Huw was what as you say, a word man, but he also appreciated pictures. And to me, he knew when he saw a good film, it was a good film.

Ann Turner  16:54  
Yes, yes. No, as an editor, I mean, he was absolutely marvellous to see him tackling an assembly and with Alan, whoever was writing it or doing it. I just didn't have that much to do with that simply because he usually accepted what I'd written. And it seemed to work. And that was fine. But no, I mean, he rarely deviled away at anything and would not let it go out unless he felt he'd done it to the best of his ability. And

Alan Lawson  17:25  
maybe you could say a little more. You've talked about Alan Tyrer several times. Yes. about him and his contribution. I'm sure it was enormous, because he was incredibly Tyrone wasn't he? 

Ann Turner  17:34  
Yes and he was absolutely tireless, even when he had family problems as he did. And I mean, when we're so lucky, because he saved, I'm sure, a lot of people's bacon. I mean, certainly when they when they haven't learned their trade early on, some of the greatest directors have learned from him. And there's no question and I mean, we're looking at the people who are now. I mean, David Jones is is a well thought or film director, and was learning in the cutting rooms. As well, as John Schlesinger, Ken Russell. I can't remember the other film people.

Alan Lawson  18:24  
Well, Melvin, you mentioned?

Ann Turner  18:25  
Well, Melvin, of course, I was called from on a Monitor because I mean, he'd actually been sitting in his patrea? as a schoolboy at his grandmother's home

His weekly fix of what was on in London, and he was always, I always admired him tremendously, because he was at that stage already writing novels at six in the morning in in Kew little house and then coming on to work with us. And we've always been great friends.

Alan Lawson  19:03  
He still is, I suppose a man of words rather than images. And

Ann Turner  19:07  
yes, I would say is definitely. But to get I don't know, I gather from John Reed, who has done things for South Bank show that he doesn't have an awful lot of time to actually as he would have. Edit and, and then of course, there's the period when Huw was already had gone to upstairs to Head of Documentaries and music and arts, running that department. He felt he had to the keep  level pegging with the young family. In the actual BBC hierarchy. I remember him saying, discussing with Nancy, I mean, just generally, when I do I accept promotion, or do I do what I'm doing and enjoying what I'm doing and creating things I must.. Can I let this possibility of promotion slip or not? I mean, he he always worried very much that he had a young family and that he wouldn't have he married late. And then he wouldn't have provision for.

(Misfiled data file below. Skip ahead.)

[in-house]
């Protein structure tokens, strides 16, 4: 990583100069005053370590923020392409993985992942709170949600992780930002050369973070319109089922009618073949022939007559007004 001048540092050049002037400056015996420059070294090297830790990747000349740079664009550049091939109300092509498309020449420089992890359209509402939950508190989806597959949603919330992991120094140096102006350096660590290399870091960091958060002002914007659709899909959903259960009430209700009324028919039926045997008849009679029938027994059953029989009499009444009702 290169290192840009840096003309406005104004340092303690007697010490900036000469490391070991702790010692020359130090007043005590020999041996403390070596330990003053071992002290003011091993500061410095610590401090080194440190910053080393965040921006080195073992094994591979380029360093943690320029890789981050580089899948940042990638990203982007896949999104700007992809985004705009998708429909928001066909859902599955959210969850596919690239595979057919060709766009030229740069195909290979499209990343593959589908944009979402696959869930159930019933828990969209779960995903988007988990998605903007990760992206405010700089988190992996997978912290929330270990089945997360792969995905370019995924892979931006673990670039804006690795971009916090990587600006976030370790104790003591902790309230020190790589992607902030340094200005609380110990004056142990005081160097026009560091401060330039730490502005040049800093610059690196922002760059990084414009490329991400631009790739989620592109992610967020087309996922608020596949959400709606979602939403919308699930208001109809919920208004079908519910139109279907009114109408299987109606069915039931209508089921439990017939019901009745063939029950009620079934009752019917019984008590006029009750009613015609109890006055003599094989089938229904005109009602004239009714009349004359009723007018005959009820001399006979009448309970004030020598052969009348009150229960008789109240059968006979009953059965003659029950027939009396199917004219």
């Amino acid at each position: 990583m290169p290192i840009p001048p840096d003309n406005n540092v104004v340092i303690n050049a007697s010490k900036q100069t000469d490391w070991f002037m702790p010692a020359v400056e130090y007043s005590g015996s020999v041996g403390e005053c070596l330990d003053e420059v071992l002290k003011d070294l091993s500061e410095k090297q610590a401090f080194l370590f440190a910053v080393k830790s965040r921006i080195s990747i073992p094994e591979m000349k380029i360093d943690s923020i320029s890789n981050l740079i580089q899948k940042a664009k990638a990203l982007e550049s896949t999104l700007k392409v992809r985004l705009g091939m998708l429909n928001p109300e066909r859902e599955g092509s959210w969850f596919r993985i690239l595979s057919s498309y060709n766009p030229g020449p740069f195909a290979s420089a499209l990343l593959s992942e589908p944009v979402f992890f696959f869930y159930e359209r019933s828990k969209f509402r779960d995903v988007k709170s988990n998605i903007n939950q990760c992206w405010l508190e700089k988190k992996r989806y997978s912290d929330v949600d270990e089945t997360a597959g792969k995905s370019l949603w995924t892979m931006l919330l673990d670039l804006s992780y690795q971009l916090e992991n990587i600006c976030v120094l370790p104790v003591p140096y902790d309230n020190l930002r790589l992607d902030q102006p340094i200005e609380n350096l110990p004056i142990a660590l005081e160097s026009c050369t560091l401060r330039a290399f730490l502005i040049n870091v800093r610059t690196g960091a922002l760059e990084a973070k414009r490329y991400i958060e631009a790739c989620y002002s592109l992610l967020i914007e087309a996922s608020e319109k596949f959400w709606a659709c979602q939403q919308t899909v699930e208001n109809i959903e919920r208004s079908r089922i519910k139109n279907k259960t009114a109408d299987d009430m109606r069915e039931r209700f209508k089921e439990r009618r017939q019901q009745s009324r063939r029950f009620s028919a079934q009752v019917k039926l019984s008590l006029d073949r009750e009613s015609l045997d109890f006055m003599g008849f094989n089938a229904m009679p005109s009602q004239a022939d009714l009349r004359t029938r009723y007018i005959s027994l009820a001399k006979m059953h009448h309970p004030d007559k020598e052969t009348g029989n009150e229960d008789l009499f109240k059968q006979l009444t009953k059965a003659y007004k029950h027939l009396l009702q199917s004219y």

Alan Lawson  20:16  
did he keep in contact with the Monitor? Even when he written and before it disappeared? Oh,

Ann Turner  20:23  
yes. I always felt free to write. I used to write memos from year dot. And he would always, even if you felt greeted, I would have not worried at all about access to. And I think all monitor people keep in touch to a tremendous degree. We're

Alan Lawson  20:44  
very much a family.

Ann Turner  20:46  
Yes. We haven't yet still really talked about Alan. I'm so grateful to him. And also, we can go on when I do other things. I mean, I had him as a film editor on Civilization. I think he was the one on my teams. Was he the one on America as well? I think so. So I and he I don't think I could possibly have done the first Alastair Cooke programme, because Michael suddenly went from being 12th. It was shot into the first place. For some reason, Michael decided that as to Cooke's impact. In the 30s, his first visit to Americans first impressions, should be the first programme instead of his own programme, which he thought wasn't going to work Michael Gill,

Alan Lawson  21:37  
yes. For the first time we've mentioned is name,

Ann Turner  21:39  
no, I'm sorry, as Michael. I'm just talking about Alan. And I mean, Alan, I got that film together in relatively decent order in a month.

Alan Lawson  21:50  
Which That's the America.

Ann Turner  21:52  
Yes, America one. In this country. It wasn't it was during this 12. However, that's going ahead.

Alan Lawson  22:02